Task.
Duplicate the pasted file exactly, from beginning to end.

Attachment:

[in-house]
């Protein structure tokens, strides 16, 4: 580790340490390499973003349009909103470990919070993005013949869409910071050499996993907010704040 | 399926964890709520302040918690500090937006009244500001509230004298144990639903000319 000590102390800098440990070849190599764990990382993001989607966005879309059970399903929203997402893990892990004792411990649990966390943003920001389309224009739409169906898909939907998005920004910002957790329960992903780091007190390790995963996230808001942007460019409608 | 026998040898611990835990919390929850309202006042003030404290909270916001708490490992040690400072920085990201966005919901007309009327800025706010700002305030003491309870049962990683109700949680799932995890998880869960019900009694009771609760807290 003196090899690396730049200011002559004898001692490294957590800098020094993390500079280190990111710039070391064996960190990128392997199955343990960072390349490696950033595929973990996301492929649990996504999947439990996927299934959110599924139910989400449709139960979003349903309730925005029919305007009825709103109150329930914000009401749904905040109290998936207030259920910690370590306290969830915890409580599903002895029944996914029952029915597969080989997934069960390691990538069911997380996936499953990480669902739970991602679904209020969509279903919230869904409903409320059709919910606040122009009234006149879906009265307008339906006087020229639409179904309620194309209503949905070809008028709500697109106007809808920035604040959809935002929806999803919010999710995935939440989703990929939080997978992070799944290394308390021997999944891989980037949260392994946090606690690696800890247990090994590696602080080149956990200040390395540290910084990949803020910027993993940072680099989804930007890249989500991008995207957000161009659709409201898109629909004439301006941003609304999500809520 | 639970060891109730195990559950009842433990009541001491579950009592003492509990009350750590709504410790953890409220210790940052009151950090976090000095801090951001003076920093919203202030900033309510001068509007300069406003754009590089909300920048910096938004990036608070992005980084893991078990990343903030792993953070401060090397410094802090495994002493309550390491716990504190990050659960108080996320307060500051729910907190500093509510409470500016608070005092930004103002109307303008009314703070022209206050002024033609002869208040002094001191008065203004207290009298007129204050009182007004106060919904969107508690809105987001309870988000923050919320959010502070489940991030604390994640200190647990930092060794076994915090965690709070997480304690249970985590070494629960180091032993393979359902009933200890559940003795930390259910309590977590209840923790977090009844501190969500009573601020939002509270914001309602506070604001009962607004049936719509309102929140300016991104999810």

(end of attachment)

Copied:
[in-house]
């Protein structure tokens, strides 16, 4: 580790340490390499973003349009909103470990919070993005013949869409910071050499996993907010704040 | 399926964890709520302040918690500090937006009244500001509230004298144990639903000319 000590102390800098440990070849190599764990990382993001989607966005879309059970399903929203997402893990892990004792411990649990966390943003920001389309224009739409169906898909939907998005920004910002957790329960992903780091007190390790995963996230808001942007460019409608 | 026998040898611990835990919390929850309202006042003030404290909270916001708490490992040690400072920085990201966005919901007309009327800025706010700002305030003491309870049962990683109700949680799932995890998880869960019900009694009771609760807290 003196090899690396730049200011002559004898001692490294957590800098020094993390500079280190990111710039070391064996960190990128392997199955343990960072390349490696950033595929973990996301492929649990996504999947439990996927299934959110599924139910989400449709139960979003349903309730925005029919305007009825709103109150329930914000009401749904905040109290998936207030259920910690370590306290969830915890409580599903002895029944996914029952029915597969080989997934069960390691990538069911997380996936499953990480669902739970991602679904209020969509279903919230869904409903409320059709919910606040122009009234006149879906009265307008339906006087020229639409179904309620194309209503949905070809008028709500697109106007809808920035604040959809935002929806999803919010999710995935939440989703990929939080997978992070799944290394308390021997999944891989980037949260392994946090606690690696800890247990090994590696602080080149956990200040390395540290910084990949803020910027993993940072680099989804930007890249989500991008995207957000161009659709409201898109629909004439301006941003609304999500809520 | 639970060891109730195990559950009842433990009541001491579950009592003492509990009350750590709504410790953890409220210790940052009151950090976090000095801090951001003076920093919203202030900033309510001068509007300069406003754009590089909300920048910096938004990036608070992005980084893991078990990343903030792993953070401060090397410094802090495994002493309550390491716990504190990050659960108080996320307060500051729910907190500093509510409470500016608070005092930004103002109307303008009314703070022209206050002024033609002869208040002094001191008065203004207290009298007129204050009182007004106060919904969107508690809105987001309870988000923050919320959010502070489940991030604390994640200190647990930092060794076994915090965690709070997480304690249970985590070494629960180091032993393979359902009933200890559940003795930390259910309590977590209840923790977090009844501190969500009573601020939002509270914001309602506070604001009962607004049936719509309102929140300016991104999810």